GettyImages-666958200.jpg
Swiss tennis superstar Roger Federer reacts after winning a charity match "The Match for Africa 3" against world number one Britain's Andy Murray on April 10, 2017 in Zurich. "The Match for Africa 3", is the third charity tennis event for the Roger Federer Foundation, that provides funding to children living in poverty to help them realize their potential and also supports education projects in seven countries in southern Africa as well as Switzerland. / AFP PHOTO / Michael Buholzer (Photo credit should read MICHAEL BUHOLZER/AFP/Getty Images)

Drucker: Federer and Roland Garros - Either Way Would Have Worked

Roger Federer has conducted himself so wisely throughout his career that it was going to be easy to praise any move he took regarding Roland Garros. Had he chosen to play it: Why not? Federer has played so well this year that it might have been worth a go at a second straight major, particularly given the rather tepid tennis played this year by Andy Murray and Novak Djokovic. Could it hurt to run around the dirt a little, get in some extended match play and be in better shape for Wimbledon? And then there’s the little matter of pleasing the hundreds of thousands of fans who attend the tournament, as well as millions more watching on television, many of whom only pay attention to tennis during the four majors.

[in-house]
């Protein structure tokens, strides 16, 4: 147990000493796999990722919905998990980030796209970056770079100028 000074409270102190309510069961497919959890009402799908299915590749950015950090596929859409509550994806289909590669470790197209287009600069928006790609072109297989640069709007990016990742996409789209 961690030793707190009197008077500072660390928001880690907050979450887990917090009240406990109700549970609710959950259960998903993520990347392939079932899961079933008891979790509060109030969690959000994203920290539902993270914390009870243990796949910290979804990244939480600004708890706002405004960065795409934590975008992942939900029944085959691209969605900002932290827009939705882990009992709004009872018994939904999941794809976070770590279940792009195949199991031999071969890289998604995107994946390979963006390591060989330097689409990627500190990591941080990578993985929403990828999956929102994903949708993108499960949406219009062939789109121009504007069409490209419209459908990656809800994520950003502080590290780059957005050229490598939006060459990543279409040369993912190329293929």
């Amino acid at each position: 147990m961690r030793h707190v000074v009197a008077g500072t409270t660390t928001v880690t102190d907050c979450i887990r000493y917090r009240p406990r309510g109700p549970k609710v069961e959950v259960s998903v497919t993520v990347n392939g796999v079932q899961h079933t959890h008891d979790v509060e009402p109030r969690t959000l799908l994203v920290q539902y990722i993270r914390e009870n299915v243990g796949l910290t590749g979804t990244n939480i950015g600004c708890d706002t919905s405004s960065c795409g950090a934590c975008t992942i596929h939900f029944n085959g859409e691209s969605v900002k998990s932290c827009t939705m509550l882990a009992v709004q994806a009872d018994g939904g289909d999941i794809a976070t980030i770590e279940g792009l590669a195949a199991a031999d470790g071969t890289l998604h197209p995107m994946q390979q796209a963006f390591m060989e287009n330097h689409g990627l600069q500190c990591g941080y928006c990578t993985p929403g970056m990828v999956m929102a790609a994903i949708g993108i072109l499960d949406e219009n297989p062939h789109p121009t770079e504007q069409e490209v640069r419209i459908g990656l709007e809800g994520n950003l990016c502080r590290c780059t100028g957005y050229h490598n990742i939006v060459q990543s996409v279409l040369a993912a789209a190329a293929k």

But it’s also hard to disagree with Federer opting out. Why exert himself excessively on the most physically demanding surface of them all? Why get drained on either a hot or cold day in repeated epic matches? And most treacherous of all, why risk injury when the Slam Federer has done best at is right around the corner? As for the fans, Wimbledon will soon enough provide plenty of chances for the casual tennis fan to watch Federer.

Clearly, at the age of 35, Federer is becoming extremely prudent with his playing schedule. Just after winning the Australian Open, he took off most of February. After his back-to-back wins at Indian Wells and Miami, Federer has skipped the entire clay court season. After Wimbledon, he likely won’t play another tournament until the week of August 7 in Montreal (he turns 36 on August 8).

Still, it will be a shame to be at Roland Garros and, for the second straight year in a row, not see Federer. Performance-wise, Federer is likely the second or third best clay courter of the last 15 years, winning the French Open once, reaching the finals four other times. Stylistically, it has always been fascinating to see how Federer’s brings his tools to the dirt, be it his textured baseline game, sublime movement and, during his sole Roland Garros title run in 2009, hearty embrace of the recreational player’s pet, the drop shot. Alas, no dirt. But soon enough, grass.

Read more articles by Joel Drucker

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